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[Caml-list] Wanted - General Purpose "Glue Logic" Data-Structures
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Date: -- (:)
From: Jean-Christophe Filliatre <Jean-Christophe.Filliatre@l...>
Subject: Re: [Caml-list] Re: Wanted - General Purpose "Glue Logic" Data-Structures

In the solution I proposed, you do not deallocate the array block when
you delete the last element; only the size is decreased.

Actually, I didn't use this  trick to implement resizeable arrays, but
to implement heaps encoded in (resizeable) arrays---available from the
hump; but I think the same idea applies.

-- 
Jean-Christophe

Brian Hurt writes:
 > 
 > This doesn't work, or at least doesn't work well.  What happens when you 
 > delete the value being used as the null value?  You have to go through and 
 > reset all the null values to the new null value.  Also, you want to keep 
 > reallocations to a minimum.  If you hit the point where you keep adding 
 > and deleting the last element, you have to keep allocating and 
 > deallocating the array block.
 > 
 > Brian
 > 
 > 
 > On Wed, 9 Apr 2003, Jean-Christophe Filliatre wrote:
 > 
 > > 
 > > Yaron M. Minsky writes:
 > >  > Resizeable arrays seem like a
 > >  > pretty essential data structure, and the fact that you can't implement
 > >  > them nicely without breaking the standard compiler abstractions (due to
 > >  > the dummy value issue) argues in favor of including it in the
 > >  > distribution, I would think.
 > > 
 > > There is an easy trick for this dummy value issue.
 > > 
 > > What you want is an interface looking like:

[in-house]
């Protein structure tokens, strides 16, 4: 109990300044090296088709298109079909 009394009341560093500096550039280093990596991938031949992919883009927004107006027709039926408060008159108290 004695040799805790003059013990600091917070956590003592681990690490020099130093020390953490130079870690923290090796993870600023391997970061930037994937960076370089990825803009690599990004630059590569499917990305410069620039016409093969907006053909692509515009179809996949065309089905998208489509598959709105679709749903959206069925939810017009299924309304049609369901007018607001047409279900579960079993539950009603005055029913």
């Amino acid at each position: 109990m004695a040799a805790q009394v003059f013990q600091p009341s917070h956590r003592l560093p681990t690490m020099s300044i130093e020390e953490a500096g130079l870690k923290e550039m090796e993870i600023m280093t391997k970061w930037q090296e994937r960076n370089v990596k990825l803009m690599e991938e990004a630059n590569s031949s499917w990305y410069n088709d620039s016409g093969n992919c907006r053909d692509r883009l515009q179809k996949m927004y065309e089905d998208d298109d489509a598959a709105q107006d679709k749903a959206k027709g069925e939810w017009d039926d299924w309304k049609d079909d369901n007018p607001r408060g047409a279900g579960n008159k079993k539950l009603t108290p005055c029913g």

> > 
 > > ======================================================================
 > > type 'a t                    (* resizeable vectors *)
 > > val create : int -> 'a t     (* only initial capacity is given *)
 > > val add : 'a t -> 'a -> unit 
 > > ...
 > > ======================================================================
 > > 
 > > The idea is  to initially store the capacity as  a negative size, thus
 > > remembering that the data array still needs initialization:
 > > 
 > > ======================================================================
 > > type 'a t = { mutable size : int; mutable data : 'a array }
 > > 
 > > let create n = 
 > >   if n <= 0 then invalid_arg "create";
 > >   { size = -n; data = [||] }
 > > ======================================================================
 > > 
 > > Note that being empty is having a size less or equal than zero:
 > > 
 > > ======================================================================
 > > let is_empty v = v.size <= 0
 > > ======================================================================
 > > 
 > > Then the first time an addition is performed, you allocate the array:
 > > 
 > > ======================================================================
 > > let add v x =
 > >   if v.size < 0 then begin  (* first addition: we allocate the array *)
 > >     v.data <- Array.create (- v.size) x; v.size <- 0
 > >   end;
 > >   (* code to insert x, resizing data if needed *)
 > >   ...
 > > ======================================================================
 > > 
 > > Hope this helps,
 > > 


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